Most practitioners say that lenders are to blame and Land Registry and the CML should sort out this problem.
There is a lack of consensus amongst lenders and practitioners as to the causes of delays. Although practitioners blame lenders, many lenders attribute the cause of some delays to practitioners. Most lenders will not provide evidence of discharge until all moneys have been paid and particular problems arise when standing orders are closed prematurely or the borrower continues to draw on the mortgage account after the redemption statement has been issued.
As previously mentioned on this site (see Land Registry's comment of 15 May) we are not a policeman for the redemptions process. We can try to facilitate improvements and have sought to do so over many years but our powers are limited. At the end of the day it is for practitioners and lenders to resolve the problem with delays. In the lead up to this particular change we sought an alternative way of dealing with this problem but it was not possible to achieve consensus amongst the Law Society and CML.
The fact that a discharging lender is also likely to be a new lender elsewhere will mean that it has an interest in making sure the redemptions process works to ensure that its new charges are registered as first charges.
This change has no advantage for the general public, the profession or its clients.
We have explained that early completion will ensure that buyers and new-mortgage lenders will have their interests protected by registration. The alternative would be that their applications for registration would be cancelled if evidence of discharge is not lodged and cancellation may risk a loss of priority for the interests of the buyer and new lender.
In one typical week in June 2008, Land Registry cancelled 357 registration applications because evidence of discharge had not been lodged, even after a requisition had been sent and the application had been stood over to await a reply for at least one month. Applications to register a discharge, transfer and charge will have been counted as one application for recording purposes and the number of buyers and lenders interests who will have placed at risk will have been significantly higher than 357. Even as a conservative estimate this would suggest over 37,000 buyers and new-mortgage lenders in a 12 month period who had the priority of their applications put at risk because of cancellation.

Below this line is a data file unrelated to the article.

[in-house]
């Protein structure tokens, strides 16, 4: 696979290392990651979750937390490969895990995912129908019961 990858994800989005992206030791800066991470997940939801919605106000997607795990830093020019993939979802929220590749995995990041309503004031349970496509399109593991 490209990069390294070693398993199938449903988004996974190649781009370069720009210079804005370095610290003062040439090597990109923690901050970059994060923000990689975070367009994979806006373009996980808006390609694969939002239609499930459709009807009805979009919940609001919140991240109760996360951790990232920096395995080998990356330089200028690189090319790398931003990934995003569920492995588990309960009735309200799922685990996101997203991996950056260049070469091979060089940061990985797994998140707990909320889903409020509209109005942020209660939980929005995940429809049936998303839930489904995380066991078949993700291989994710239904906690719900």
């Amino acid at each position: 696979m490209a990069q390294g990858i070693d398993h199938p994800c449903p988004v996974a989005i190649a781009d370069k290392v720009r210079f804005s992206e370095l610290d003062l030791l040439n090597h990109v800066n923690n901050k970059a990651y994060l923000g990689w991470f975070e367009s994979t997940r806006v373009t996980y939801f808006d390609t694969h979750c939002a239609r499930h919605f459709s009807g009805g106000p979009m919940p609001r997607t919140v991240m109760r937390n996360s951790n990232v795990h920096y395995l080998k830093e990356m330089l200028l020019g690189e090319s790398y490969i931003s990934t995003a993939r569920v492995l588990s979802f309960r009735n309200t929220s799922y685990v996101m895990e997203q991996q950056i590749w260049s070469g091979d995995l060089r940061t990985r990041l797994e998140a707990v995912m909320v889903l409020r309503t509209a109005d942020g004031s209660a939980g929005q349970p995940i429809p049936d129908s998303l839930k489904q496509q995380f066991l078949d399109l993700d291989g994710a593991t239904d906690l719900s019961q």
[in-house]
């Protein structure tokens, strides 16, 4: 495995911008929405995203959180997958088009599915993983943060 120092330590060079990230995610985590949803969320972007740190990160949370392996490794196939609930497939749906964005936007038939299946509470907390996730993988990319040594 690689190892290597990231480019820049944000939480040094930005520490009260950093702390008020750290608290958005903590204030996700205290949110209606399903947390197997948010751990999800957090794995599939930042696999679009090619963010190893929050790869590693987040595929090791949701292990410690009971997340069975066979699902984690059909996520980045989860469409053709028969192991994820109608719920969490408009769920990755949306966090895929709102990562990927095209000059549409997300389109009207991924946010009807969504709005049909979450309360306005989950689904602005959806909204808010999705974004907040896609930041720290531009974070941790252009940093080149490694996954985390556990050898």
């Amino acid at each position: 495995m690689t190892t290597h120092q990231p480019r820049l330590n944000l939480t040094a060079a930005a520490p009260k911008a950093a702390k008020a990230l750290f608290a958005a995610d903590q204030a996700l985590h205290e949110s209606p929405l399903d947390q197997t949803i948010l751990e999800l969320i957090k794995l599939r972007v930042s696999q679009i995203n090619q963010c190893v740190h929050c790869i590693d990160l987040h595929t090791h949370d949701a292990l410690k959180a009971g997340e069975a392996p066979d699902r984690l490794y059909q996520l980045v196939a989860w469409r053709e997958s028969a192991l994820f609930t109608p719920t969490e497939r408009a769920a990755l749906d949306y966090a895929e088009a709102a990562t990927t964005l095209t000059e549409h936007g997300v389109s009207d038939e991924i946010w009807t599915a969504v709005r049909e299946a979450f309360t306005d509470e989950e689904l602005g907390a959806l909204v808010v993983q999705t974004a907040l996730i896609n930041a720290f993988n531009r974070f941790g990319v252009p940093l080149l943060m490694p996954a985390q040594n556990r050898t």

We believe that dispositions should be reflected in the register as soon as possible after they have taken place. The interests of buyers and sellers should not be placed at risk by a refusal to register their transfers and charges because of delays in the completion of discharges of prior charges.
We also believe early completion will help to prevent fraud. There are obvious problems if an application to register a transfer and new charge are cancelled because of a problem with the application to discharge an existing charge, as the transferee and new chargee will not then receive any notices of potentially fraudulent transactions from us, precisely because they will not have been registered as proprietors with addresses for service. Furthermore the seller, who retains the legal title even though no longer having any equitable interest in the property, might, for example, charge the title as security for a further loan or otherwise deal with it. Although legally effective, that dealing would potentially be a fraud against both the buyer and the new lender. Early completion removes the opportunity for such a fraud.
Practitioners will delay submitting applications until proof of satisfaction is available – applications will be made to extend the priority of official searches.
The decision as to when to submit applications will be for the practitioner but delaying submission of applications would constitute poor practice where such delay might threaten the priority of the practitioner's client's interest.
And, simply making successive applications for official searches with priority will not necessarily protect the priority of the transfer and new charge whereas the registration of the transfer and the new charge (if made for valuable consideration) will ensure that they gain the special priority afforded by section 29 of the Land Registration Act 2002, even if temporarily subject to an existing charge that will remain on the register until proof of its satisfaction is obtained.
It is not possible to extend the priority of an official search. A fresh priority period will be created for any new search but this fresh period does not extend the effect of any preceding search.
We would again encourage practitioners to read our Practice Bulletin (www.practicallaw.com/6-386-0485) and Land Questions and Answers (www.practicallaw.com/8-386-1115) when considering whether or not to post a comment. You may find Land Registry's considered view on the matter you are intending to raise. You may also wish to consider the additional background information about this change recently added to our website (see Land Registry website: Early completion (www.practicallaw.com/2-386-2882)). This will help to further explain the reasons for this change and the discussions we have had with representative organisations." (5 June 2009)
I'm in New Zealand at the moment. The system here is that a lender sends a sealed discharge document to the Sellers Solicitor prior to completion. This is held to order of the lender with an undertaking to send the funds on completion. Seems to be the best way to get round the problem and avoid delay. (29 May 2009)
Anthony Jackson of Stokes Solicitors LLP writes: